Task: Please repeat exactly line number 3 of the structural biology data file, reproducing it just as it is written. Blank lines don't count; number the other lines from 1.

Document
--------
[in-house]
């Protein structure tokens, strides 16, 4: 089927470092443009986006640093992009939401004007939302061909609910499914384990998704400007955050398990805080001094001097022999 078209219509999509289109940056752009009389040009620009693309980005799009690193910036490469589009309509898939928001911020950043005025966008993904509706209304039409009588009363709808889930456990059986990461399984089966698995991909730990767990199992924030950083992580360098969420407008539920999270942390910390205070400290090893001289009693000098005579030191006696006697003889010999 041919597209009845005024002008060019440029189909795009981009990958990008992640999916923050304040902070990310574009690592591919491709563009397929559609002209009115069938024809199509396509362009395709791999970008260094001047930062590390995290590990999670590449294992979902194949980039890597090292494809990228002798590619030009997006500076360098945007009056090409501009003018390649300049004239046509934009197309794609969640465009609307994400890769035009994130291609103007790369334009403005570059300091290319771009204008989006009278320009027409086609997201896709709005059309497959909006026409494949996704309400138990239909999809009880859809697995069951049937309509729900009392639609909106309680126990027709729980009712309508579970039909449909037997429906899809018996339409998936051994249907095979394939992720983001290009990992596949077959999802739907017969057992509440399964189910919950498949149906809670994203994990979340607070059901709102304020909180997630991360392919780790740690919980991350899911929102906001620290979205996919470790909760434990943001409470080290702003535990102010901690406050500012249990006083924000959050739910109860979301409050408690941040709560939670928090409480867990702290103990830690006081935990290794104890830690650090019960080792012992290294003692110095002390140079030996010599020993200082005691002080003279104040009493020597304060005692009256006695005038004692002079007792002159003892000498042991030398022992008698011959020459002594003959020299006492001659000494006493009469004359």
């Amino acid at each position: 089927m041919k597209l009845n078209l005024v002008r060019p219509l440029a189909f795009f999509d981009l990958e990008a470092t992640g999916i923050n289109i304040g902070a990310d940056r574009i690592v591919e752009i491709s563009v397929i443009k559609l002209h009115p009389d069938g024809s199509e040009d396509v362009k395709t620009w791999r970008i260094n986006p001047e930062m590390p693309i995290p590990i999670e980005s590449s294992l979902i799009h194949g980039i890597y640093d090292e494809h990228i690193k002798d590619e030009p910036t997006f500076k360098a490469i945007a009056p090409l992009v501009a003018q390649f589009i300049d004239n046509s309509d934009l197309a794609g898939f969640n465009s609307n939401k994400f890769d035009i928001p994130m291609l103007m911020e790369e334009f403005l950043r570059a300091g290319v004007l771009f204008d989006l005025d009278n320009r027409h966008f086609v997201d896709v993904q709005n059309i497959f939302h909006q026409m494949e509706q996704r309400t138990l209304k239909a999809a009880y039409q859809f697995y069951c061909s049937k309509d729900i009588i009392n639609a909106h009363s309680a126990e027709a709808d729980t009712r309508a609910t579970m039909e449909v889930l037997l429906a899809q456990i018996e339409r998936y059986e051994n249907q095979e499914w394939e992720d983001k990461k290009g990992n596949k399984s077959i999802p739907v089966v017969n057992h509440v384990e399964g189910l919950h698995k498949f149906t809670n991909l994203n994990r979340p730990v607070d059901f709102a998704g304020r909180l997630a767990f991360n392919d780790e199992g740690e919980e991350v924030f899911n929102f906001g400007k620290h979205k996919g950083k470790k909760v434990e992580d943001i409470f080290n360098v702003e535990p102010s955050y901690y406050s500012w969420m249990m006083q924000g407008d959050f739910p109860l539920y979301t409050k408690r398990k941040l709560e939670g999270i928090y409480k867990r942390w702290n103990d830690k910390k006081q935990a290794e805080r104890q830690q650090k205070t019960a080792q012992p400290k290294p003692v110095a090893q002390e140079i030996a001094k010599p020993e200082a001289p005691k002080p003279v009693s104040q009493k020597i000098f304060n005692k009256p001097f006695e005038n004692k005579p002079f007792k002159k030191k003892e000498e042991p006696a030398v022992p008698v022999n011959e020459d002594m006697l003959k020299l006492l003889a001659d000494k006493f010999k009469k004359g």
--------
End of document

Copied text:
């Amino acid at each position: 089927m041919k597209l009845n078209l005024v002008r060019p219509l440029a189909f795009f999509d981009l990958e990008a470092t992640g999916i923050n289109i304040g902070a990310d940056r574009i690592v591919e752009i491709s563009v397929i443009k559609l002209h009115p009389d069938g024809s199509e040009d396509v362009k395709t620009w791999r970008i260094n986006p001047e930062m590390p693309i995290p590990i999670e980005s590449s294992l979902i799009h194949g980039i890597y640093d090292e494809h990228i690193k002798d590619e030009p910036t997006f500076k360098a490469i945007a009056p090409l992009v501009a003018q390649f589009i300049d004239n046509s309509d934009l197309a794609g898939f969640n465009s609307n939401k994400f890769d035009i928001p994130m291609l103007m911020e790369e334009f403005l950043r570059a300091g290319v004007l771009f204008d989006l005025d009278n320009r027409h966008f086609v997201d896709v993904q709005n059309i497959f939302h909006q026409m494949e509706q996704r309400t138990l209304k239909a999809a009880y039409q859809f697995y069951c061909s049937k309509d729900i009588i009392n639609a909106h009363s309680a126990e027709a709808d729980t009712r309508a609910t579970m039909e449909v889930l037997l429906a899809q456990i018996e339409r998936y059986e051994n249907q095979e499914w394939e992720d983001k990461k290009g990992n596949k399984s077959i999802p739907v089966v017969n057992h509440v384990e399964g189910l919950h698995k498949f149906t809670n991909l994203n994990r979340p730990v607070d059901f709102a998704g304020r909180l997630a767990f991360n392919d780790e199992g740690e919980e991350v924030f899911n929102f906001g400007k620290h979205k996919g950083k470790k909760v434990e992580d943001i409470f080290n360098v702003e535990p102010s955050y901690y406050s500012w969420m249990m006083q924000g407008d959050f739910p109860l539920y979301t409050k408690r398990k941040l709560e939670g999270i928090y409480k867990r942390w702290n103990d830690k910390k006081q935990a290794e805080r104890q830690q650090k205070t019960a080792q012992p400290k290294p003692v110095a090893q002390e140079i030996a001094k010599p020993e200082a001289p005691k002080p003279v009693s104040q009493k020597i000098f304060n005692k009256p001097f006695e005038n004692k005579p002079f007792k002159k030191k003892e000498e042991p006696a030398v022992p008698v022999n011959e020459d002594m006697l003959k020299l006492l003889a001659d000494k006493f010999k009469k004359g």